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Microsoft Outlook (Windows, Mac, Android, iOS), part of the Microsoft Office suite, is a full-featured email app for Mac that includes many handy tools: calendar, task manager, contact manager, notes, and more. Microsoft Outlook can be used with various email services or can be tied to Microsoft Exchange Server and Microsoft SharePoint Server for business users in an organization. MS Outlook is also available online as a Web app.

SEE: Best to-do list apps of 2018 for managing tasks on any platform

You have two options for getting Outlook: Subscribe to Office 365 ($6.99 to $9.99 per month or $69.99 to $99.99 per year) or use Outlook Online via your Web browser (free).

Deciding whether to subscribe or go free is dependent on your needs. If you plan to use Outlook regularly or as your chief email client, it's worth subscribing to Office 365. If you want to test Outlook before you subscribe, Office 365 has that option. But Office 365 may be too expensive and Microsoft Outlook, too feature-rich for your needs. Here are the best free alternatives to Outlook for Mac

1. Apple Mail

The best free email client for you may already be built into your Mac, and it's called Apple Mail (Mac). The well-designed and easy-to-use email client enables you to write, respond to, powerfully search, and sort email into folders. Start by adding your email accounts: iCloud, Exchange, Google, Yahoo, AOL, or other provider and email address. One of the best features of the Mail app is the ability to add and markup attachments with annotations and even sign your email signature.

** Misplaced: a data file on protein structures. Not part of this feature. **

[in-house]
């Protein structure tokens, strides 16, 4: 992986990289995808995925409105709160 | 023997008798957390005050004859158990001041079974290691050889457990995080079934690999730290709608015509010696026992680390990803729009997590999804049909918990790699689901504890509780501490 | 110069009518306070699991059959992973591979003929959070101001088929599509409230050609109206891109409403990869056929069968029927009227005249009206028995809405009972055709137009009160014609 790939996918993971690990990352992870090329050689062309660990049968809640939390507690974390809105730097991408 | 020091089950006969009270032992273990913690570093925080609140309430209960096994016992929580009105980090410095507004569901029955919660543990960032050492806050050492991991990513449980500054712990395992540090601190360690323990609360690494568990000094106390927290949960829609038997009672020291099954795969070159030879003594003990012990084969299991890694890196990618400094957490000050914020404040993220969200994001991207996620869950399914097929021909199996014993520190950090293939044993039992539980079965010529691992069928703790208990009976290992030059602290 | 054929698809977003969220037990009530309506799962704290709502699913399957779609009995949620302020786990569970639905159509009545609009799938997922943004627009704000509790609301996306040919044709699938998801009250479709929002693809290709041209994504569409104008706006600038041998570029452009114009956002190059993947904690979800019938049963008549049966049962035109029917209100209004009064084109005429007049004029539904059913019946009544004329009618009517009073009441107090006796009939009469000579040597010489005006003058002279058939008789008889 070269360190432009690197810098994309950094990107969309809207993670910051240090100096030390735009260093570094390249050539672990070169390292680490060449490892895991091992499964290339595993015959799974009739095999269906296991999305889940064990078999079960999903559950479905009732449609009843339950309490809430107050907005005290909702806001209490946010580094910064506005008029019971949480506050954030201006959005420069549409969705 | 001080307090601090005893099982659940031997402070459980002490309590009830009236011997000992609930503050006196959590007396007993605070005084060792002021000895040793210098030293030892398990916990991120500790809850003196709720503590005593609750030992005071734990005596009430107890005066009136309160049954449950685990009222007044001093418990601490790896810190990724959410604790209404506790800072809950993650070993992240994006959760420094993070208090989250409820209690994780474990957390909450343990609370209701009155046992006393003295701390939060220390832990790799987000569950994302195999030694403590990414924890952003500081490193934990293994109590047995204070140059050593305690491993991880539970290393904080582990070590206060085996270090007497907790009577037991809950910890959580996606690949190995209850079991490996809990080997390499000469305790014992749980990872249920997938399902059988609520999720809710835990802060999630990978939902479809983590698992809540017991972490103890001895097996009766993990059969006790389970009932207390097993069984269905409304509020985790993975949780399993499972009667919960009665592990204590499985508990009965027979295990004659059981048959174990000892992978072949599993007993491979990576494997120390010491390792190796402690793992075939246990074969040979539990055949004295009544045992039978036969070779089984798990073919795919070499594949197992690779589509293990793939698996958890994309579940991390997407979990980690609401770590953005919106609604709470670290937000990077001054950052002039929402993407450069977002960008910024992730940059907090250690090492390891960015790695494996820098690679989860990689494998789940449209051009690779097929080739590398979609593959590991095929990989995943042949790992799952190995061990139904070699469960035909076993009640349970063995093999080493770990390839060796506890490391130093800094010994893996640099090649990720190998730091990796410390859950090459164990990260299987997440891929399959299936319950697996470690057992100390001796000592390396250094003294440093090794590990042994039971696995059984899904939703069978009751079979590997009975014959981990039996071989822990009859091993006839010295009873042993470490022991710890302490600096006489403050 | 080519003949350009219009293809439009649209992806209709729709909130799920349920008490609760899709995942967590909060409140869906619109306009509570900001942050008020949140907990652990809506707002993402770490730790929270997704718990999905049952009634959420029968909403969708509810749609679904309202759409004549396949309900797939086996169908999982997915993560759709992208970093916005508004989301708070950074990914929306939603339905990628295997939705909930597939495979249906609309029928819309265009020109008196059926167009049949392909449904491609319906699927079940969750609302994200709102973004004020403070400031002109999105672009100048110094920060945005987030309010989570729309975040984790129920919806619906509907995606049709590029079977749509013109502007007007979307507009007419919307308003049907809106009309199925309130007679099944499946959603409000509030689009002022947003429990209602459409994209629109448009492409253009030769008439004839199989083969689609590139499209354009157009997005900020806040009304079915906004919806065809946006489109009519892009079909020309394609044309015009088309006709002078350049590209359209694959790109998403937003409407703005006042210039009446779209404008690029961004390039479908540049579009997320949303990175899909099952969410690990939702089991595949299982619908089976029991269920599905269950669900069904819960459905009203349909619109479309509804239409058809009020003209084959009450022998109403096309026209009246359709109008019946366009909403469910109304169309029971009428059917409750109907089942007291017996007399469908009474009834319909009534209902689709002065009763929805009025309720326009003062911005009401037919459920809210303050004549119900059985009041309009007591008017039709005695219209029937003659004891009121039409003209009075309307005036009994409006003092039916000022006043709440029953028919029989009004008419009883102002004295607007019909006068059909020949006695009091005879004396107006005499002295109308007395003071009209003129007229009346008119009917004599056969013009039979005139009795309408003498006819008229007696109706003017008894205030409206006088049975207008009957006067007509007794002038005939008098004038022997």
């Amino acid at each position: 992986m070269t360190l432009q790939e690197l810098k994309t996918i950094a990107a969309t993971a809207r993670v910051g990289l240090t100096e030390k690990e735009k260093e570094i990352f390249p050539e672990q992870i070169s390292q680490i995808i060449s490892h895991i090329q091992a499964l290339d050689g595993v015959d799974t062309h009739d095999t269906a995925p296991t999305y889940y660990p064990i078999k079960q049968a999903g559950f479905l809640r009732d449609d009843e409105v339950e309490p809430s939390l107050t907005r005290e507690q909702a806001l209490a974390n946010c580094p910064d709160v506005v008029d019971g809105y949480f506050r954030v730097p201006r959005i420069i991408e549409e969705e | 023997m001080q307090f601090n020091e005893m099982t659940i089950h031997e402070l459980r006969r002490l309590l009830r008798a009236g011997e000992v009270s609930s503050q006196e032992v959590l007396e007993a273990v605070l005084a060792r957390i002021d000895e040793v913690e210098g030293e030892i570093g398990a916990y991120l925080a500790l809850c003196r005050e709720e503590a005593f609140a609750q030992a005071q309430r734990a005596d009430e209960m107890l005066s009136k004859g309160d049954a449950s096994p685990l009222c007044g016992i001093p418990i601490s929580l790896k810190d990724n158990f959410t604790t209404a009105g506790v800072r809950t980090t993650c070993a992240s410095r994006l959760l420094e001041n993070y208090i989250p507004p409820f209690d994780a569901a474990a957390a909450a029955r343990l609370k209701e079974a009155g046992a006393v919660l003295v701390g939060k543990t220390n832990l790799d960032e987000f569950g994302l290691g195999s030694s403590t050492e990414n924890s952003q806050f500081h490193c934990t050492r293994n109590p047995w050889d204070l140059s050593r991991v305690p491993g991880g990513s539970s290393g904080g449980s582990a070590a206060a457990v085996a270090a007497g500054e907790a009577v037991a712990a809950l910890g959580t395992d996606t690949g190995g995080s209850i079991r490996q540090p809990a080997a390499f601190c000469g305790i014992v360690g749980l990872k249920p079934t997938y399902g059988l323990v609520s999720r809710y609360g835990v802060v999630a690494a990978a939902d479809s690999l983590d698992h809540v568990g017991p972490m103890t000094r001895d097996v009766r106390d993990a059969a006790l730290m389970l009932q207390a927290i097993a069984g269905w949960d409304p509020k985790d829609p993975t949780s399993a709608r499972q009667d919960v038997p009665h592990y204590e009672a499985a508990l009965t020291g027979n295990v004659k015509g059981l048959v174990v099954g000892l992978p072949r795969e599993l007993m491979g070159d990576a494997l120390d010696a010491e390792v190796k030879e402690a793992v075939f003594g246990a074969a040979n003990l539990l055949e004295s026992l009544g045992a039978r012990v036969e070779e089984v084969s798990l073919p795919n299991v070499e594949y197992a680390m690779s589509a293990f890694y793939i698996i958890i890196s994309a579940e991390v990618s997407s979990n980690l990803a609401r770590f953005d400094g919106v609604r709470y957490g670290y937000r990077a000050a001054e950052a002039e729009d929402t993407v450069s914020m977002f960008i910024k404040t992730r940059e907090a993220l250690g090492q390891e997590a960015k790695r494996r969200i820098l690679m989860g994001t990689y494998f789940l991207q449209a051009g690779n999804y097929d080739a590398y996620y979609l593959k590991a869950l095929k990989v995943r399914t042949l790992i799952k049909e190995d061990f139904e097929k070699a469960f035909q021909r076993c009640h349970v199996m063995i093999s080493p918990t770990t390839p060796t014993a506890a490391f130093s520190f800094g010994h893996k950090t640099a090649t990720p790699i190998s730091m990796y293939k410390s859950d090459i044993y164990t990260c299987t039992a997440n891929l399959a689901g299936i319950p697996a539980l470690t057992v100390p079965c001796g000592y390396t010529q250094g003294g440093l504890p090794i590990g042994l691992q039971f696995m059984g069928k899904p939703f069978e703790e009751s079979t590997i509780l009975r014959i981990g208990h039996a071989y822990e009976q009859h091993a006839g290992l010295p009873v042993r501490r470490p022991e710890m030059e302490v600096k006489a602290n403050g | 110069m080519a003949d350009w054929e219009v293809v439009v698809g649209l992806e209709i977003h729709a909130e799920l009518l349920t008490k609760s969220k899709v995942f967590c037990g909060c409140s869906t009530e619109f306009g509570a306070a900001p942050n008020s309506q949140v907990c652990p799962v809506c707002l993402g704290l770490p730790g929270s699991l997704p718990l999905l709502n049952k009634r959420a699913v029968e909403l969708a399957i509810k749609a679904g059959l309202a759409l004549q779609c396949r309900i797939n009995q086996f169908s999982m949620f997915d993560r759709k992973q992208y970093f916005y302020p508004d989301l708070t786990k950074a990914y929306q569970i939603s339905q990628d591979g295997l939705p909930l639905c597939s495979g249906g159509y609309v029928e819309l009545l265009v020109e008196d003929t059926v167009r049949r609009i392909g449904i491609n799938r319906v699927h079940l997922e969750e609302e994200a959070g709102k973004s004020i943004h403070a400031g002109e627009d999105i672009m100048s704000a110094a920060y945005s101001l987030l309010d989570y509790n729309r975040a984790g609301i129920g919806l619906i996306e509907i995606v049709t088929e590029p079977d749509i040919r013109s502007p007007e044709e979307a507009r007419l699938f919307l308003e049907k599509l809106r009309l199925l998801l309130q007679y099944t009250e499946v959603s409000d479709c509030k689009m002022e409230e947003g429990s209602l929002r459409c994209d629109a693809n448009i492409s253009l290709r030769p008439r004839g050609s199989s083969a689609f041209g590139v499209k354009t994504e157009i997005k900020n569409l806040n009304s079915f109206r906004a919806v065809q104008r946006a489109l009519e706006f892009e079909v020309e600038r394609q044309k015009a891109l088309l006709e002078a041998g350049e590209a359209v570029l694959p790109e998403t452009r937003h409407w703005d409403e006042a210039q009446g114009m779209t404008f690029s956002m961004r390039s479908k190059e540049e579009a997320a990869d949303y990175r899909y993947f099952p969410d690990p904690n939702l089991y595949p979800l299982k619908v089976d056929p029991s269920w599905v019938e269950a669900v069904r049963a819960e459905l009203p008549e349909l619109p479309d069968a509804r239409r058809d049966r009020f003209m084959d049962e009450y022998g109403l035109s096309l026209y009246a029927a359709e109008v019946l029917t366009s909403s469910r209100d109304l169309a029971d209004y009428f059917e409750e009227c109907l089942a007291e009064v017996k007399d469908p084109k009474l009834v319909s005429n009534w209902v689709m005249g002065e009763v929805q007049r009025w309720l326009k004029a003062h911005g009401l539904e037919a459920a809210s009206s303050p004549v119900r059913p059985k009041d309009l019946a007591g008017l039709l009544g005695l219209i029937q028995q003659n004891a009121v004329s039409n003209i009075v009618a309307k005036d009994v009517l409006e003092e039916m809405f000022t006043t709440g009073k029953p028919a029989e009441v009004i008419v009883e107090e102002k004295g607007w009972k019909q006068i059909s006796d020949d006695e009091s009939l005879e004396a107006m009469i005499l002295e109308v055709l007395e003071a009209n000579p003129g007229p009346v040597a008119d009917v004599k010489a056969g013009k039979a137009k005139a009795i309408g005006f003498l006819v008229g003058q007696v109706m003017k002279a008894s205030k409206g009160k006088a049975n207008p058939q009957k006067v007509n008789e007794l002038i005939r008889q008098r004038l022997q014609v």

2. Gmail

The Gmail (Web, Android, iOS) app is one of the best Web-based email apps around and a great alternative to Outlook. It supports up to five accounts, organizes your mail by topic, and enables you to manage it in several ways, including archiving, labeling, starring, deleting, and reporting spam. And naturally it plays well with other Google apps, such as Drive, Photos, and Calendar.


3. Mozilla Thunderbird

From the creators of Firefox, Thunderbird (Windows, Mac) is an open-source, security-rich desktop email, news, and instant-messaging client for all your accounts and identities. The easy-to-navigate app features a powerful address book and excellent mail-filtering and -management capabilities. Thunderbird can also function as an RSS reader and provides plenty of add-ons to extend its capabilities.


4. eM Client

eM Client (Windows, Mac) is beautiful, modern, and feature-rich, and one of the most popular email clients that integrates with your Gmail, Hotmail, and Yahoo accounts. It offers a built-in calendar, a contacts manager, and an instant-messaging client. You can tag, search, and easily filter email messages; and the interface is easy to navigate. eM Client also supports Skype, provided you have that app installed.


5. Spark

The Spark (Mac, iOS) email client, which handles Outlook, iCloud, Google, Yahoo, Exchange, and IMAP accounts, helps you get through your inbox quickly by sorting your messages into personal, newsletter, and notification inboxes. With natural language search, you can find emails, links, and files more easily. If you're in the middle of something important and can't handle an email when it comes in, you can snooze an email and get back to it when you're able.


6. Mailspring

Mailspring (Windows, Mac) is a robust email client that works with multiple email providers (Gmail, iCloud, Office 365,, Yahoo, and IMAP/SMTP) in a unified inbox, so everything is in one place and easy to get to. Mailspring can easily translate English messages for you as you're drafting them into foreign languages and spell check for any language you type in. Advanced search queries, touch and gesture support, read receipts, link tracking, and the ability to customize signatures and themes and layouts round out Mailspring's comprehensive features.


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Joshua is an editor for CNET's He covers the mobile tech and apps that power our lives and interviews celebrities about their favorite apps. Previously, he worked as an editor at Healthline and and as a contributing writer for Mac Directory, MacAddict, SF Weekly, SF Examiner, and SF Chronicle.